How I Cured My Doctor Dependency…and Cleaned Out My Medicine Cabinet

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This title is a little misleading. Cleaning out my medicine cabinet actually had nothing to do with curing my doctor dependency. It’s just that as I was cleaning out the drug cupboard today, it reminded me that a year ago I stopped trusting my doctor.

It was a big deal for me. For many (15) years I believed that there was no malady physical or emotional that couldn’t be sorted out on a paper covered exam table. I loved all of it – the long wait, the symptom confessional, the solution scrawled messily on a piece of paper.

Just the idea that there was a remedy for the various maladies that plagued me kept me on the appointment rounds. Symptoms came and symptoms went during those years, but hope was a constant.

Then one day about a year ago my doctor revealed herself as incurably human as the rest of us.

You see, I wanted my oldest son to see a pediatrician and, as an advocate and firm believer in the role of the family doctor, she wanted my son to remain in her care. She is an excellent doctor, but I was getting pressure from all sides to have my struggling son thoroughly tested for everything from attention deficit to autism to vitamin deficiency.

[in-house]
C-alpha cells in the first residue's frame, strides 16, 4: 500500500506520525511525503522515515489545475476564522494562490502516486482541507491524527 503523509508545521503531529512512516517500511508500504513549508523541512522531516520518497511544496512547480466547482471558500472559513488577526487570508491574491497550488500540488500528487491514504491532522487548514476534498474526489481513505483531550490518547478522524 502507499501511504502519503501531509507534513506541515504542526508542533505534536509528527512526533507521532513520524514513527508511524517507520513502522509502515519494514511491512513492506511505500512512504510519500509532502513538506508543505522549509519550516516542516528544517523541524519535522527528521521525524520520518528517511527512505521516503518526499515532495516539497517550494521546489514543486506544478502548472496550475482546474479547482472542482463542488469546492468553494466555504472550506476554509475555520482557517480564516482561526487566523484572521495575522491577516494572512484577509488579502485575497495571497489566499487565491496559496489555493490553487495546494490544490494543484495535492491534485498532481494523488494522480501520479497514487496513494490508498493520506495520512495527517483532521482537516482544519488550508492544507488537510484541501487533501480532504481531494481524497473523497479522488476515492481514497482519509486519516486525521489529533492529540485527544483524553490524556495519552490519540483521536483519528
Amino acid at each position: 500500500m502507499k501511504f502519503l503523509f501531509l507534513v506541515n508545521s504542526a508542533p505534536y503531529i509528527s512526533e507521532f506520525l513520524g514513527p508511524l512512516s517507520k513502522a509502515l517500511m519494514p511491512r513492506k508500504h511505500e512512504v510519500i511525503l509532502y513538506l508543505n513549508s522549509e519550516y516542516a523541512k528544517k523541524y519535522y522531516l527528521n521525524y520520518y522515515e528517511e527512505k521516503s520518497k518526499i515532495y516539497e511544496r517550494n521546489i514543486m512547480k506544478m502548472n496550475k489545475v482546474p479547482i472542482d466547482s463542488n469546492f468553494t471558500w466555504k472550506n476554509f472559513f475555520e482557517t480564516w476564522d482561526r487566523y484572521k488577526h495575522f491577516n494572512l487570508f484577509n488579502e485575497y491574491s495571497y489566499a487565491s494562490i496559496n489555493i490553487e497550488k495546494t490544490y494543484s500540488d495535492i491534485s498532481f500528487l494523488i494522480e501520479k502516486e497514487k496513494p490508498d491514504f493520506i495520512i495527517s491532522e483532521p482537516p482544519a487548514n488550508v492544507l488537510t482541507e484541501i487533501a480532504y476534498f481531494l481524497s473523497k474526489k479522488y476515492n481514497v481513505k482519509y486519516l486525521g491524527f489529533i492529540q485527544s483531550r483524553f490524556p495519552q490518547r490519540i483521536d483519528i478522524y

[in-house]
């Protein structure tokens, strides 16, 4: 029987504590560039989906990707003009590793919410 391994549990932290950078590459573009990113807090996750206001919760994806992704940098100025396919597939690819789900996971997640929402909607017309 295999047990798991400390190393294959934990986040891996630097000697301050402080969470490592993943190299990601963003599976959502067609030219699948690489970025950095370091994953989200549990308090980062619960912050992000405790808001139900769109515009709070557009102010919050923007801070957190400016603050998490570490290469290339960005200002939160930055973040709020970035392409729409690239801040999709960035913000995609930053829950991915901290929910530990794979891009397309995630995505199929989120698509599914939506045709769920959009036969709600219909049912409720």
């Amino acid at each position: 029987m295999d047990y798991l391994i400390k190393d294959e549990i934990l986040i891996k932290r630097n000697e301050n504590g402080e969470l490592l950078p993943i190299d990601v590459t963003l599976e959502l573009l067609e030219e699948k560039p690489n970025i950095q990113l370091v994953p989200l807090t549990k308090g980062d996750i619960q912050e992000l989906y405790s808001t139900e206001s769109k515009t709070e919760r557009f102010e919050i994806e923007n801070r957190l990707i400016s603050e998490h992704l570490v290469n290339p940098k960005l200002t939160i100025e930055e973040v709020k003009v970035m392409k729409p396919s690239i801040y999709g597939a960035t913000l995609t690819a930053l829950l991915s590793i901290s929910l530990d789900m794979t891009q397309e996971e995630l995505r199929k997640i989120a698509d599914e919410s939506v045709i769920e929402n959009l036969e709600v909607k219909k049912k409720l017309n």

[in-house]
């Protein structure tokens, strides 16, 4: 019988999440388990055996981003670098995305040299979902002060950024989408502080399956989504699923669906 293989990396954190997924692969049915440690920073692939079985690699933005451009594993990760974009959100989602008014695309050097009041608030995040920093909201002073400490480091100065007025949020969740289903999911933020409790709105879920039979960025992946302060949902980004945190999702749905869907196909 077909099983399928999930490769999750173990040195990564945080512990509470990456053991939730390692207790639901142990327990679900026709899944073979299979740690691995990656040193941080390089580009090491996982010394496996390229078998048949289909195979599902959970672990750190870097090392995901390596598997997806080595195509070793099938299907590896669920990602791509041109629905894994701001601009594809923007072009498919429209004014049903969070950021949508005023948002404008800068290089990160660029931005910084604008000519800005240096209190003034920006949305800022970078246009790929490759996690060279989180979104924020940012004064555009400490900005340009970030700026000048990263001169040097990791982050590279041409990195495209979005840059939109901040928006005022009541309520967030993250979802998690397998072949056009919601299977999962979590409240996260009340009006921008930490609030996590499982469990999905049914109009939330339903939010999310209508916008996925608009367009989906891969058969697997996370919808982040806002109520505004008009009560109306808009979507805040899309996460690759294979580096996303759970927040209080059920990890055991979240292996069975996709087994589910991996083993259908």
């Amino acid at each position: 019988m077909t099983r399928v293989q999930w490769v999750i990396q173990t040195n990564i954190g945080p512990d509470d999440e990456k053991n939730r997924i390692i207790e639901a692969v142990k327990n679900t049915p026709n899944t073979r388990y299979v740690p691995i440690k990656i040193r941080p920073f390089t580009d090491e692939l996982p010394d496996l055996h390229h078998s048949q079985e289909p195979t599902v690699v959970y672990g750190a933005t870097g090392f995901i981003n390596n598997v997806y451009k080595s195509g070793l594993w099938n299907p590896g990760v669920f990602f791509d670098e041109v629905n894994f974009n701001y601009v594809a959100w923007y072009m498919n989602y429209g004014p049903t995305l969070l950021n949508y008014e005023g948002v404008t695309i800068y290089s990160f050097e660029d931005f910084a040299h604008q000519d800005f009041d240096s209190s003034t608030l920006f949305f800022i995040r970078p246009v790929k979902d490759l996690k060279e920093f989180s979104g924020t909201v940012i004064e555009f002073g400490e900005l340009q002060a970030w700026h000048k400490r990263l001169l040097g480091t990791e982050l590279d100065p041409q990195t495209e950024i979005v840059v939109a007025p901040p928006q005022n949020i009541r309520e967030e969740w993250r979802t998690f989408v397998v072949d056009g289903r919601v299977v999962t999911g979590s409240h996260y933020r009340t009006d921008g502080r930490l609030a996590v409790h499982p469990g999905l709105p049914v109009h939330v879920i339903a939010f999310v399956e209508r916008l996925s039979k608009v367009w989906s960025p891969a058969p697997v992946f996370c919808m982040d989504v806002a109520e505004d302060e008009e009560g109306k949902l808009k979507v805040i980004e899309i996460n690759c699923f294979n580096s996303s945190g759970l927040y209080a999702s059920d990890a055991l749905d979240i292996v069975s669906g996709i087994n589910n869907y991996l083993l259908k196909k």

I insisted. Then watched in horror as my doctor shape shifted before our very eyes:

Do they (my son’s school) even know who I am? I’m not just any doctor you know. I have a reputation as the best doctor in West Vancouver.

The words God complex looped in my head protecting me from how horrified I really felt. She continued. I was accused of tarnishing her reputation by not taking my son to the psychiatrist she recommended the last time I asked for a referral to a pediatrician. She told my son that only really sick kids went to pediatricians, kids with things like heart disease and cancer.

I coddled:

“I’m sure we won’t find out anything new.”

I mollified:

“It’s just a formality.”

I lied:

“It’s just his teacher insisting on this.”

I stared at a spot on the ground, immedicably shamed, while she rounded out her lecture, finally handing me the referral. Then I grabbed my son and ran.

I haven’t been back. My medicine cabinet reflects that. My health reflects that. I haven’t had a symptom I’d stoop to share with her in over a year.

Cured by my own stubbornness! How do you like that?

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